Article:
There were six primary database fields that DOE was trying to fill for each mine. 8 Number of Mines with Data Percent of Total Location4,19999 Land Ownership3,56884 Reclamation or Remediation Status Gamma54113 Reclamation and/or Remediation Cost 2927 Radon391 Note: Percentage of 4,225 mines in the DOE mines database A goal of populating each primary data field with at least 10 mines or collecting 10 percent of the data for each production size category was met.
We used the following definitions of “reclamation” vs. “remediation” of abandoned uranium mines in the Report. Reclamation Remediation * Physical hazards (e.g., open shafts) are mitigated Radiological exposure/metal toxicity is directly addressed Waste rock is recontoured to reduce erosion and improve drainage Soil or overburden thickness attenuates gamma or radon exposure to risk- based levels Clean soil is placed over waste rock, primarily to revegetate the site Waste rock and soil is removed and disposed of in offsite or onsite disposal cells Radiological exposure may be indirectly reduced Ecological impacts are mitigated 9 *For this report remediation also includes actions identified for reclamation.
Mine Reclamation and Remediation Costs ranges were developed for production size categories of mines 10 Tons of Ore Produced Mine Production-Size Category 0–100Small 100–1,000Small/Medium 1,000–10,000Medium 10,000–100,000Medium/Large 100,000–500,000Large >500,000Very Large Cost estimates were not developed for Very Large mines because all of them have been, or are currently being, reclaimed or remediated. Costs were compared to those of various federal and state agencies that have reclaimed or remediated mines, including ones that DOE had managed. The cost for any individual mine requires site-specific information.
Although nearly 2,000 mines were Small or Small/Medium, most of ore produced and sold to the AEC was from a small number of Very Large (>500,000 tons) mines. 11 Tons of ore for each production-size category
The number of mines does not necessarily equate with uranium ore production. More ore was mined in New Mexico than the other three Four Corner states combined. Wyoming is second in ore produced. 12 Primary Source: AEC records.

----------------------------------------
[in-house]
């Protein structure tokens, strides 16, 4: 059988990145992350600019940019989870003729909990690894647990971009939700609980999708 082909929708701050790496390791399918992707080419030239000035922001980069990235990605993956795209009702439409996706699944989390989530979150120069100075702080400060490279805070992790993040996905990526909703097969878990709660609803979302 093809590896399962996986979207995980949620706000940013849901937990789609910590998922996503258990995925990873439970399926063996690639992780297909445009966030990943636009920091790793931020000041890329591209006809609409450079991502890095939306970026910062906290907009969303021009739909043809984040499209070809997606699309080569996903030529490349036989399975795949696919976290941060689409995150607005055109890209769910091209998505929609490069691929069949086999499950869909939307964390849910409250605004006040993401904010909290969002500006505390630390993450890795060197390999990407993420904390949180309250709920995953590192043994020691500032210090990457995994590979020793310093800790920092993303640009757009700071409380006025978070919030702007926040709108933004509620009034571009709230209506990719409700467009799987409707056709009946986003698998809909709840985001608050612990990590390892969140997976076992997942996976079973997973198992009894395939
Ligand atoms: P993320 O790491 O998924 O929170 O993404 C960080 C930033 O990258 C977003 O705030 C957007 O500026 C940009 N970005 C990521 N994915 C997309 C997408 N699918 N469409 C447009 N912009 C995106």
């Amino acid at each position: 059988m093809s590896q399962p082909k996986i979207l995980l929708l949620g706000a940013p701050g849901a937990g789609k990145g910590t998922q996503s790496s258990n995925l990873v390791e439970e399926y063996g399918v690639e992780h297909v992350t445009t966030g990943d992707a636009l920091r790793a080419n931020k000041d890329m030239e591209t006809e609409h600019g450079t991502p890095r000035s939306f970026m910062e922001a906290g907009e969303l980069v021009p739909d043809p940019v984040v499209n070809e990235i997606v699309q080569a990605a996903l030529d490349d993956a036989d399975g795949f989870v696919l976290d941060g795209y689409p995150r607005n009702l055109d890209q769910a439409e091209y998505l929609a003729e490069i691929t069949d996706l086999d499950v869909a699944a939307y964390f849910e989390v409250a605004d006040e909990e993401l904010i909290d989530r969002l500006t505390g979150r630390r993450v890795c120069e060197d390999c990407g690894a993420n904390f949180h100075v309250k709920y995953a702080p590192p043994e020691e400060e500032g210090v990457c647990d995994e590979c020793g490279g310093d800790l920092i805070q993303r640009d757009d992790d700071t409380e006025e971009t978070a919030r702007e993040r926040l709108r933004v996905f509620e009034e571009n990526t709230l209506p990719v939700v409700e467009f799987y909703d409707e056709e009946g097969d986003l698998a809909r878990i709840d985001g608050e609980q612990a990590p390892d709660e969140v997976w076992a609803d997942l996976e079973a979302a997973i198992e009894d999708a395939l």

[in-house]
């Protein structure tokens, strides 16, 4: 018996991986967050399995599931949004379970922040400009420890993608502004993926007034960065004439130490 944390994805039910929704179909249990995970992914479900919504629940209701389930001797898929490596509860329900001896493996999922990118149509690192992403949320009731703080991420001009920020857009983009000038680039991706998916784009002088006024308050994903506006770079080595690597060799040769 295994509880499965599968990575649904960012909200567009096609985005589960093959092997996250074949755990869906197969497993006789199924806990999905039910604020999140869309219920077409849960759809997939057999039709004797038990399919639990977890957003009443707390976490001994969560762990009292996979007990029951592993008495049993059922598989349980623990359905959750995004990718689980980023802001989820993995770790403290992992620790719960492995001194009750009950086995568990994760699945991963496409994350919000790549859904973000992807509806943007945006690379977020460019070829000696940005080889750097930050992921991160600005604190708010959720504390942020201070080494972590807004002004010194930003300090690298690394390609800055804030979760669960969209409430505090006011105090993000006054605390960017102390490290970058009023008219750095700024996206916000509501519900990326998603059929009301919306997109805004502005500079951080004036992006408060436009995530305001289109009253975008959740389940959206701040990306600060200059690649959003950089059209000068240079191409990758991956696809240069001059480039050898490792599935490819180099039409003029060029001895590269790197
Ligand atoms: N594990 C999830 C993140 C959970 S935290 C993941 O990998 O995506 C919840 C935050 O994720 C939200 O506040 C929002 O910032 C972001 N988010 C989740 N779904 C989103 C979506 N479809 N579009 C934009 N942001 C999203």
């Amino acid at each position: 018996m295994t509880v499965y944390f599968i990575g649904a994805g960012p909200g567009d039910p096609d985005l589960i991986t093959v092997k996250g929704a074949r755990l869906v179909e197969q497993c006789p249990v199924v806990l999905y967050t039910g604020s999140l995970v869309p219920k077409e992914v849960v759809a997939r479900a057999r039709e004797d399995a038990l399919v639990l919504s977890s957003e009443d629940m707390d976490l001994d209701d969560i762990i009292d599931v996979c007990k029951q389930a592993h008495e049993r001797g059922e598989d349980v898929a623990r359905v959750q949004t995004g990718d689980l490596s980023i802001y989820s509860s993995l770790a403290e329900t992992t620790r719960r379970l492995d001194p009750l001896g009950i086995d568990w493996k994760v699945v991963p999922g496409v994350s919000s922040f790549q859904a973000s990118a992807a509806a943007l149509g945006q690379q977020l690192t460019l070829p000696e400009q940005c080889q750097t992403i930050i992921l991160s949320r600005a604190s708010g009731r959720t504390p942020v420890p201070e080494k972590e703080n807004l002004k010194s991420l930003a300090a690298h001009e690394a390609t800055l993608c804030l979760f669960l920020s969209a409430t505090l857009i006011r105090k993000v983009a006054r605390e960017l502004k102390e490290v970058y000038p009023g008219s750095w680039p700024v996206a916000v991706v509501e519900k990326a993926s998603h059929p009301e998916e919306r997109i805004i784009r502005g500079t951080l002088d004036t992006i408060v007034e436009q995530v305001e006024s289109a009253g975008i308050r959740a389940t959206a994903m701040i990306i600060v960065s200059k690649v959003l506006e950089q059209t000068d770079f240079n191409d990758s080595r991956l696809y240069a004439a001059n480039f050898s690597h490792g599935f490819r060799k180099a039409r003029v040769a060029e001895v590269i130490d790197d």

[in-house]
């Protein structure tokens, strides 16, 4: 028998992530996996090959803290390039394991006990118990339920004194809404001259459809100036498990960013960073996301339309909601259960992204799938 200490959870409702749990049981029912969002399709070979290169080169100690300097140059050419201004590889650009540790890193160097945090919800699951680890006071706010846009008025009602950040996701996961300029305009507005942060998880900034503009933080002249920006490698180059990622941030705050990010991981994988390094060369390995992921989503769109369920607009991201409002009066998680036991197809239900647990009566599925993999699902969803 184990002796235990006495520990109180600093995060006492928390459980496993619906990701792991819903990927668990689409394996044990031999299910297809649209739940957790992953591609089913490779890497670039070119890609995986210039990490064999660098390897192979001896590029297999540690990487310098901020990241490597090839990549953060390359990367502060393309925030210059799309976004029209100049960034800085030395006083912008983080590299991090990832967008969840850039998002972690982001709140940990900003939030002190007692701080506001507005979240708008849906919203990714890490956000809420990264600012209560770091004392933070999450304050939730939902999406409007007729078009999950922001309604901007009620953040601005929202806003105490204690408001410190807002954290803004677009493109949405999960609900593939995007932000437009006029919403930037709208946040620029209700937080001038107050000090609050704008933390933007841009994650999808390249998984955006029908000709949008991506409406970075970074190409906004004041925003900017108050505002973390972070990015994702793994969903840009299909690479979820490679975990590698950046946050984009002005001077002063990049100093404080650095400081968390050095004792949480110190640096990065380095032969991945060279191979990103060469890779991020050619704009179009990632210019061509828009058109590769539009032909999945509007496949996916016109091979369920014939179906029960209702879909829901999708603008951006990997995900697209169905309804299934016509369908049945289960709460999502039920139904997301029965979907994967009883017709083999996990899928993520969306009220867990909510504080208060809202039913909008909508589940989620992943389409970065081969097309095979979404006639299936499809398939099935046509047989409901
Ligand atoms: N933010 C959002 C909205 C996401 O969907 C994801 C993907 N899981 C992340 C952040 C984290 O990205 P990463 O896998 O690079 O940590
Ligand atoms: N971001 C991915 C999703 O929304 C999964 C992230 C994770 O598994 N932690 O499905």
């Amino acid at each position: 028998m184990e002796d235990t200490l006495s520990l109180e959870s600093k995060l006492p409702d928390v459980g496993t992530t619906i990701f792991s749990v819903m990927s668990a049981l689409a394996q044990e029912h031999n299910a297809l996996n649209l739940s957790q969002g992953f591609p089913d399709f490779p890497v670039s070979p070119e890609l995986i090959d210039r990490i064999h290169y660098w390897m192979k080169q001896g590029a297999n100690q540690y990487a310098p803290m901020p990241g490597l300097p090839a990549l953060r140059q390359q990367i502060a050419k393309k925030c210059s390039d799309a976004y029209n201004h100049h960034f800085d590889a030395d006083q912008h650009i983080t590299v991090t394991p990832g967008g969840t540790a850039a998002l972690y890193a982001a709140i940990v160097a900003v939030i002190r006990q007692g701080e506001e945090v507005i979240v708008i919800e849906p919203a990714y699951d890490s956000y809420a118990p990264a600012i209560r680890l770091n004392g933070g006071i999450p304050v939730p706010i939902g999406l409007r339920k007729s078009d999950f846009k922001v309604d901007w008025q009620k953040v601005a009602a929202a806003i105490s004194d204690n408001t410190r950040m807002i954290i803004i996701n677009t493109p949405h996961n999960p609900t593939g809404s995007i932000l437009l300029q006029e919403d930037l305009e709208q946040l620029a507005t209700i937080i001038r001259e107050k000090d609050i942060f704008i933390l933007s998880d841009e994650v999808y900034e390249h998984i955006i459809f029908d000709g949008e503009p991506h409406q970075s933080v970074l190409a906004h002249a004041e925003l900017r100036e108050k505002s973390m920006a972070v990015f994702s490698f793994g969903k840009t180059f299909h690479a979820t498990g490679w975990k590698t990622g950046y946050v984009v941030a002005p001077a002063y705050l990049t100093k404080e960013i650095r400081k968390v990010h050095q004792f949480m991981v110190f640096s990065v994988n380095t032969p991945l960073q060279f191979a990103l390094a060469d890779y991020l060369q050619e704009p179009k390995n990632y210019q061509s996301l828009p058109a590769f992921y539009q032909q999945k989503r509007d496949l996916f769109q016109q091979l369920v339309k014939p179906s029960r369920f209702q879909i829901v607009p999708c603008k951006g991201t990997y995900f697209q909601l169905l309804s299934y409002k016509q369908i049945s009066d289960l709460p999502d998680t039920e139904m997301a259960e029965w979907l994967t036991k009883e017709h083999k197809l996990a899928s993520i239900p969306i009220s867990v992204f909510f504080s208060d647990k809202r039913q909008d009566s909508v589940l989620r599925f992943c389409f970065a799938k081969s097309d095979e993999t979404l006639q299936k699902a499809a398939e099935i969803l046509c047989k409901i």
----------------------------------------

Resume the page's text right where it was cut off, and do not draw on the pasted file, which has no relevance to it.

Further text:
Information on the specific location of individual mines is not provided in the report. Population growth in the western U.S. has resulted in more access to mines that were once remote. – People visit mines, particularly where off-road vehicle recreation is common. – Historic and ecologic features at sites are being affected; recently completed surface reclamation is being vandalized (e.g., theft of bat gates). – Land management agencies (e.g., BLM) are reluctant to publicize the location of mines. A number of mines are on private land. – Patented mining and other private land may still be surrounded by public land. – Boundaries of patented mining claims can be difficult to determine on the ground. Location records for many such claims pre-date tools such as GPS. The issue of the location of defense-related mines in the report is addressed by: – Providing less mine-specific location information and discussing how the mines are distributed by state, tribal land, land management agencies, etc. – Restricting distribution of mine-specific location data, but demonstrating to Congress the degree to which the locations of mines are known. 13
Radiological human health risk was evaluated using conceptual site models for mine categories, not individual mines. LM does not have actual risk data on the majority of mine sites. We developed generic, conceptual site models (CSMs) to explain potential exposure to receptors. CSMs take into account current and potential land use, receptors, and exposure scenarios (recreational visitor, camper, residential user, mine reclamation worker). LM has provided screening risk estimates for relevant exposure pathways. We have addressed unique pathways such as those associated with tribal use. We have compiled risk information from available sources: – DOE’s Uranium Lease Program Programmatic Environmental Impact Statement. – EPA’s TENORM Report. – Comprehensive Environmental Response, Compensation, and Liability Act (CERCLA) cleanups. DOE collected site-specific gamma and radon data from field visits to 84 mine sites 14